The United Nations Security Council is expected at the end of January to adopt a resolution extending the mandate of the peacekeeping force in Cyprus (UNFICYP) for another six months, until July 31, 2023 and to this end the procedures are already underway, foreign ministry spokesman Demetris Demetriou told CNA.
Demetriou reiterated the Greek Cypriot side is not satisfied with the UN Secretary General’s (UNSG) reports which circulated as UN Security Council official document on January 13, because they ‘adhere to the policy of equal distances and include subjective and non-objective views of the representatives of the Secretary General.’
“We do not accept that the Republic of Cyprus equates to the rhetoric of Mr. (Tahsin) Ertugruloglou and Mr. (Ersin) Tatar,” said Demetriou, adding that an objective and accurate report should normally call on all sides to adhere to the agreed solution framework of Cyprus which is none other than the bizonal bicommunal federation with political equality.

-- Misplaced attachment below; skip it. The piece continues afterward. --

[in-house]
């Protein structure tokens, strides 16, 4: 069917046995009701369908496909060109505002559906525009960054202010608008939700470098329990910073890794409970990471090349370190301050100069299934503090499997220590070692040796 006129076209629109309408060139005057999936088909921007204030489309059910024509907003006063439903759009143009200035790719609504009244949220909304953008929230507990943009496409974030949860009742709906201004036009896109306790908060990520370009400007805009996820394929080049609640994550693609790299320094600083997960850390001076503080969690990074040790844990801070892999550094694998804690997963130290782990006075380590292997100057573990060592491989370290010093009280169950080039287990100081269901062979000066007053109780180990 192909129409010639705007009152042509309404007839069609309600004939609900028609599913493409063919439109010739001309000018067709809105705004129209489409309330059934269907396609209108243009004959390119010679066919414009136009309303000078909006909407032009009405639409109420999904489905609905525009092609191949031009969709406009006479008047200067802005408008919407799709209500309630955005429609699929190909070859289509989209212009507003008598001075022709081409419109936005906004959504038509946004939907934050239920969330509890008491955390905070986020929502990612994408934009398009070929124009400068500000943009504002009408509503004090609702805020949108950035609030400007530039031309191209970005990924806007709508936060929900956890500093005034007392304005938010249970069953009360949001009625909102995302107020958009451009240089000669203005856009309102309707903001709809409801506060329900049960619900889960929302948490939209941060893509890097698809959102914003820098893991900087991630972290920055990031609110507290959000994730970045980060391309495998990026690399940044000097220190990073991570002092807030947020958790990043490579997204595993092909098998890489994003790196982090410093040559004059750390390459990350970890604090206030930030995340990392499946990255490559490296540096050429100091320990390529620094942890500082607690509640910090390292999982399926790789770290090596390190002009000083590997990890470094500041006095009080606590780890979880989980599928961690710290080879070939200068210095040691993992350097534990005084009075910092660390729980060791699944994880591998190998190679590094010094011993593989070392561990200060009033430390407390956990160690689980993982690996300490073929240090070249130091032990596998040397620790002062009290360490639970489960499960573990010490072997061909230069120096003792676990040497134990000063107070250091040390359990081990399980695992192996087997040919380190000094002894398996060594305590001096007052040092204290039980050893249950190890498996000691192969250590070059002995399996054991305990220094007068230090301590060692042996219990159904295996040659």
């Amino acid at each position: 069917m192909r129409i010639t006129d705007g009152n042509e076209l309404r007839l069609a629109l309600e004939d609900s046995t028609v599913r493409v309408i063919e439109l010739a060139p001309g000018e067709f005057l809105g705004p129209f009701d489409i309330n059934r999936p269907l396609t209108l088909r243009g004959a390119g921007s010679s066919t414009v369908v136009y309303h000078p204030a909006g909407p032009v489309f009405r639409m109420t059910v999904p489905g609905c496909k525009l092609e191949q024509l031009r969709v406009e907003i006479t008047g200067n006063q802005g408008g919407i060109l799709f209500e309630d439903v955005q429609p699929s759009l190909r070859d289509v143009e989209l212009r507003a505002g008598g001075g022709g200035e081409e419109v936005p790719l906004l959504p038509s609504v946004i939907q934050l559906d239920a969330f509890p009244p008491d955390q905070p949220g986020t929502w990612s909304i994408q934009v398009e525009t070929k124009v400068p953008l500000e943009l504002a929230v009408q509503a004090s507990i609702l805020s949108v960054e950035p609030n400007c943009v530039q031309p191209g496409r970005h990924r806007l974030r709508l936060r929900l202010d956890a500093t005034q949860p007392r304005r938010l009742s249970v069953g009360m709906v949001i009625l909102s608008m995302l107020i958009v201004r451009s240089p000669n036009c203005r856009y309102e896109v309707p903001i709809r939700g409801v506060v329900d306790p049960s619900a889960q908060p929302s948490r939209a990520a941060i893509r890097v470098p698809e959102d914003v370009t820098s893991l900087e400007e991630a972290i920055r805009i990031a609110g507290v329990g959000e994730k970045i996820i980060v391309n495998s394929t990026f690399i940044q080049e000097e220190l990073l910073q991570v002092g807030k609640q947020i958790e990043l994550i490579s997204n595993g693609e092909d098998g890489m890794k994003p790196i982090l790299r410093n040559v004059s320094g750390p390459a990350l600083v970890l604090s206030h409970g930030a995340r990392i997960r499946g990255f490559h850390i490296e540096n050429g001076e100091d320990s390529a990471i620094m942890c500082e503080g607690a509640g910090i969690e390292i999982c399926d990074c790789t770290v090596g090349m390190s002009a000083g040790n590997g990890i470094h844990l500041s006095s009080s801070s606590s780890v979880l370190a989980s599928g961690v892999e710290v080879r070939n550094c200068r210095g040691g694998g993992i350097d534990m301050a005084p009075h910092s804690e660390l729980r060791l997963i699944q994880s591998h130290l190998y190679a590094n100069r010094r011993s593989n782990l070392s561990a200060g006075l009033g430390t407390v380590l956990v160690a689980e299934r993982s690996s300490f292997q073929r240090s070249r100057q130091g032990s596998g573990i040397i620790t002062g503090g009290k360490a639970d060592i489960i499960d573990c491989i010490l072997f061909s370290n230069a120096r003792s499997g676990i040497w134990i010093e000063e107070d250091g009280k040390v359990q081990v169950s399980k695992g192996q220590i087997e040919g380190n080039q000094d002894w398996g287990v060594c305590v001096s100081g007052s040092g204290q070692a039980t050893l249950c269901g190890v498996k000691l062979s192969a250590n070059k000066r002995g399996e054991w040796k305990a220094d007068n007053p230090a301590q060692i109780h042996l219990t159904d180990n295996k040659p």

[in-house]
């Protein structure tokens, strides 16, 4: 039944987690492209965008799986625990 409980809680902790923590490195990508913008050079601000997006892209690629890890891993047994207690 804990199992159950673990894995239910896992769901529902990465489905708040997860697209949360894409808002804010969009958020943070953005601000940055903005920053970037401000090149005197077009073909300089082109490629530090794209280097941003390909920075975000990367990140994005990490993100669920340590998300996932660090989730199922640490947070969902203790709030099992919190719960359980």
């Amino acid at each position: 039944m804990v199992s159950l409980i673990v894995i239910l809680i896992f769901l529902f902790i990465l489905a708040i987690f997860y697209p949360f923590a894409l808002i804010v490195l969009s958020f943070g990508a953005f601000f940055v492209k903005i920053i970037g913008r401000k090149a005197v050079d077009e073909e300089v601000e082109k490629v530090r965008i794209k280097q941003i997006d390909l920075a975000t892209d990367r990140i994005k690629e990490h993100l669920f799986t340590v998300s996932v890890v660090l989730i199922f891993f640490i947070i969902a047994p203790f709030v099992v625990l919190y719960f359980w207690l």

It is noted that the Special Representative of the UNSG Colin Stewart, is already at the UN headquarters in New York, and is expected to inform the Security Council on January 17 in view of the resolution to renew the mandate of the UN Peacekeeping Force.
UNSG Antonio Guterres’ report on UNFICYP, which was released on Wednesday evening as an official document of the Security Council, number S/2023/3, records, inter alia, the lack of common ground between the two sides for peace talks that will lead to a mutually agreed solution. The report proposes to the Security Council the extension of the mandate of the mission for six months, until July 31, 2023.
On Friday, Foreign Minister Ioannis Kasoulides said it was unacceptable that “subjective views” had been included in two UN reports by Secretary-General Antonio Guterres that went “beyond objective facts”.